ADDIS ABABA, Ethiopia
As Earth Day is being observed this Thursday to show support for protecting the environment, an expert is urging Ethiopia, Sudan, and Egypt to join hands to replenish the degraded Abbay or Blue Nile River Basin.
Ethiopian environmental researcher, Belay Semane lamented that these countries were fighting on peripheral issues like water sharing, safety, and size of Grand Ethiopian Renaissance Dam (GERD) rather than discussing ways to save the source of water and its basin.
The Blue Nile or the Abay River, a tributary of the main Nile River originates at Lake Tana in Ethiopia and travels for approximately 1,450 km (900 mi), before meeting the White Nile River just north of the Sudanese capital of Khartoum. It contributes more than 85% of water to the Nile River.
He said that by traversing the basin, one can easily see gorges, widening gullies, thinning forests, and all the other signs of land degradation.
“The basin is very wide and covers 30% of Ethiopia’s total land area,” said Belay, who is a professor and instructor at the Department of Environmental Studies and Agricultural Development at the Addis Ababa University.
He said that 50% of the country’s agricultural output comes from the basin that is also inhabited by about 35 million of the country’s 110 million population.
“An ever-growing demand for food, shelter, and fuelwood by a fast-increasing population means that forests get depleted exposing the soil, which then gets eroded,” he said, adding the situation was a cause of worsening food insecurity and deepening poverty.
Identifying policy gaps, the professor said there was a need to stop hillside farming, open-land grazing by livestock, and preventing mountains, forest lands, and gorges from human activity.
An estimated 90-95% of the population within the Abbay basin – a vast area that stretches from Jimma in southwestern Ethiopia in Oromia State to Tekezze River in the northwestern part of the country – depends on agriculture for the livelihoods. They lead a hand-to-mouth existence.
“The land degradation is aggravated due to torrents created by the sloppiness within the basin resulting in considerable soil getting washed away to the downstream countries of Egypt and Sudan,” said Belay.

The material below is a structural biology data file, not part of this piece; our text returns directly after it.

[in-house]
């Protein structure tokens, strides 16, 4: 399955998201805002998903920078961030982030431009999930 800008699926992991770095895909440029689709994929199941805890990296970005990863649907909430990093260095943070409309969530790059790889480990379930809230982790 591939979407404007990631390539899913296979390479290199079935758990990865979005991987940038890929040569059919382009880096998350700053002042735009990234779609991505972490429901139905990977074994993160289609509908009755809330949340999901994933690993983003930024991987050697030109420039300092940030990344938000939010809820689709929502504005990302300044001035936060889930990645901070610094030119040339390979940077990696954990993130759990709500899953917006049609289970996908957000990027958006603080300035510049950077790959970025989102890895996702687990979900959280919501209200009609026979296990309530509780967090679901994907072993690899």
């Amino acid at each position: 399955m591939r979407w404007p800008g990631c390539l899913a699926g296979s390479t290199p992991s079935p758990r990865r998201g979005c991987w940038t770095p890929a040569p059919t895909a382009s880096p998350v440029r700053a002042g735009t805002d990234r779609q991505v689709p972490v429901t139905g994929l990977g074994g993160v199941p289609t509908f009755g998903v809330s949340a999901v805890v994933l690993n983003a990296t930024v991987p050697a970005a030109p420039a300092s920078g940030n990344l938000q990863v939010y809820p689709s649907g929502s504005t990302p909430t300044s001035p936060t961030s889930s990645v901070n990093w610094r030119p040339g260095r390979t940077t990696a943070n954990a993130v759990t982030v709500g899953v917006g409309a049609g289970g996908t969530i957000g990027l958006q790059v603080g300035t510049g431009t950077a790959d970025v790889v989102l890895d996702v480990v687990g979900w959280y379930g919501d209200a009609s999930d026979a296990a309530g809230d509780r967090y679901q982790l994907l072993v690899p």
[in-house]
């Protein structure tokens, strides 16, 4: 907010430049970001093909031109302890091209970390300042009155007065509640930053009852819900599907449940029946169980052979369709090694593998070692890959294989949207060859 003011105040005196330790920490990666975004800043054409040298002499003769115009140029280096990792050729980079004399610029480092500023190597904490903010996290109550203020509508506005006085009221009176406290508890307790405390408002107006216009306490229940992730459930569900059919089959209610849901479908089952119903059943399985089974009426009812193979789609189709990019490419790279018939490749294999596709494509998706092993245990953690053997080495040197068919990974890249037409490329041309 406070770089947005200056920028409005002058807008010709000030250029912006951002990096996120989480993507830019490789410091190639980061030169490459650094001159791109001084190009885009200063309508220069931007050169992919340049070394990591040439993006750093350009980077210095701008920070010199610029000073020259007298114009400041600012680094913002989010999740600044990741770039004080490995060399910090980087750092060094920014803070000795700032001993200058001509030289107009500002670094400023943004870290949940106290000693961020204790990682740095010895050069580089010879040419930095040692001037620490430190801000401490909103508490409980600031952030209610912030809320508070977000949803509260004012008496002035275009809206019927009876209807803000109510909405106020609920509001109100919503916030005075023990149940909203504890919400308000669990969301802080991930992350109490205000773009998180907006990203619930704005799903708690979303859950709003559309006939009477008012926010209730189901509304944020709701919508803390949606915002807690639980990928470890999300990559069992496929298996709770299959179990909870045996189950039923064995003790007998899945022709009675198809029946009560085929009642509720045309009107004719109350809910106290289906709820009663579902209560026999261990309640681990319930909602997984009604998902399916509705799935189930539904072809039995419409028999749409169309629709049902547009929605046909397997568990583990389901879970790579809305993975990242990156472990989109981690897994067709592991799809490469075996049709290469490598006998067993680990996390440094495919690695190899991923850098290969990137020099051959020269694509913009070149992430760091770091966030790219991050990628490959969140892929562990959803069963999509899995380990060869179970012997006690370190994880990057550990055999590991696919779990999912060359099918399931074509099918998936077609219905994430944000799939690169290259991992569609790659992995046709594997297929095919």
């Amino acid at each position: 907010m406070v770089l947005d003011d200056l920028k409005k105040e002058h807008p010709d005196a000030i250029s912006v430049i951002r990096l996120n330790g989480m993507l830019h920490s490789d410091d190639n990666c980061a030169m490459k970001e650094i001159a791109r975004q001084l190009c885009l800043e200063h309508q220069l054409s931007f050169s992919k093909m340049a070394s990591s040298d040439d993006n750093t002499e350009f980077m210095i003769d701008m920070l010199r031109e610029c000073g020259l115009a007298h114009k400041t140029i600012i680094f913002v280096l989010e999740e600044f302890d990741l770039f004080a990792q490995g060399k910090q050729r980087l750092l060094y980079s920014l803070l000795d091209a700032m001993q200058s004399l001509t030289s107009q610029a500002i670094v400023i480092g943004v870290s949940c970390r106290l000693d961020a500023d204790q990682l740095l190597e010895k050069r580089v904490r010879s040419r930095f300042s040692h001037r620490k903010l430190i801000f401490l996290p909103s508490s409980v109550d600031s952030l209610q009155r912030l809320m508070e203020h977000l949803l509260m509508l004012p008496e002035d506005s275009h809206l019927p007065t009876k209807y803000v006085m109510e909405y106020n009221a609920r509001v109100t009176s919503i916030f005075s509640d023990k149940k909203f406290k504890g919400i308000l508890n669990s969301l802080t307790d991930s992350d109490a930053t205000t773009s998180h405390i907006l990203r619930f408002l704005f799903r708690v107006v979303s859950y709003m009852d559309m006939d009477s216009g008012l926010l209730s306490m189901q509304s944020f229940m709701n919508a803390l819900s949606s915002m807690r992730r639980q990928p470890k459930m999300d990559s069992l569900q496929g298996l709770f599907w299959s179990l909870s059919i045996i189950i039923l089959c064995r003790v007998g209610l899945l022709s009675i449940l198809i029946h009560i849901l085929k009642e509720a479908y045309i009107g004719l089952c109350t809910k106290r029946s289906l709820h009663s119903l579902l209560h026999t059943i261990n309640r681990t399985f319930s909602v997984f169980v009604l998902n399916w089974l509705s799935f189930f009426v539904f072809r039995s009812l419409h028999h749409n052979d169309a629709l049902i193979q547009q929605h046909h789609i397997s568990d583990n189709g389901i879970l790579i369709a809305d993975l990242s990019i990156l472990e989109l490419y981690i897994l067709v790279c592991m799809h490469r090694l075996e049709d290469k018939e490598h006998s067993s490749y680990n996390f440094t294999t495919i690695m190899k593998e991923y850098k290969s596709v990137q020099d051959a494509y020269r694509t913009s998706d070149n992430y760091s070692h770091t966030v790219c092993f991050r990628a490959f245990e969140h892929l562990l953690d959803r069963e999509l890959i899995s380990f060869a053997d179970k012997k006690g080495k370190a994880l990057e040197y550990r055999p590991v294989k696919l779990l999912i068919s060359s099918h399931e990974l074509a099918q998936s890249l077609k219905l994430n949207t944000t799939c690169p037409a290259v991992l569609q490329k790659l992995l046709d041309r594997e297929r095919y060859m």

Cooperate to save the river
He said Egypt and Sudan instead of cooperating with Ethiopia to save the river basin are engaged in opposing the $5 billion worth GERD. He said these neighboring countries should have cooperated with Ethiopia to find ways to replenish the degraded lands of the Abbay basin, the major source of the Nile water.
“But it so happened that the downstream countries have their eyes fixed only on the short-term flow of the river; they want the water for themselves only, they want the soil being washed away from Ethiopian highlands,” he said.
Estimates suggest that Ethiopia is losing 1.5 million metric tons of fertile soil from the Abbay basin annually. This alluvial soil rich in nutrients unloads on the plains of Sudan and Egypt.
“Egypt and Sudan should be making payment for ecosystem service to Ethiopia, a practice familiar in Southern Africa and Asia to keep the health of the ecosystem of the source country or region,” said.
He asked the Ethiopian government to make such a demand formally in the future. “While one milks the cow, one needs to take care of its health,” he added.
He also suggested that a part of income say 0.1-0,2% generated from selling electricity produced by the GERD should be used to attend to environmental issues across the Abbay basin.
The professor further suggested investment in modernizing agriculture to make it sustainable and environmentally friendly.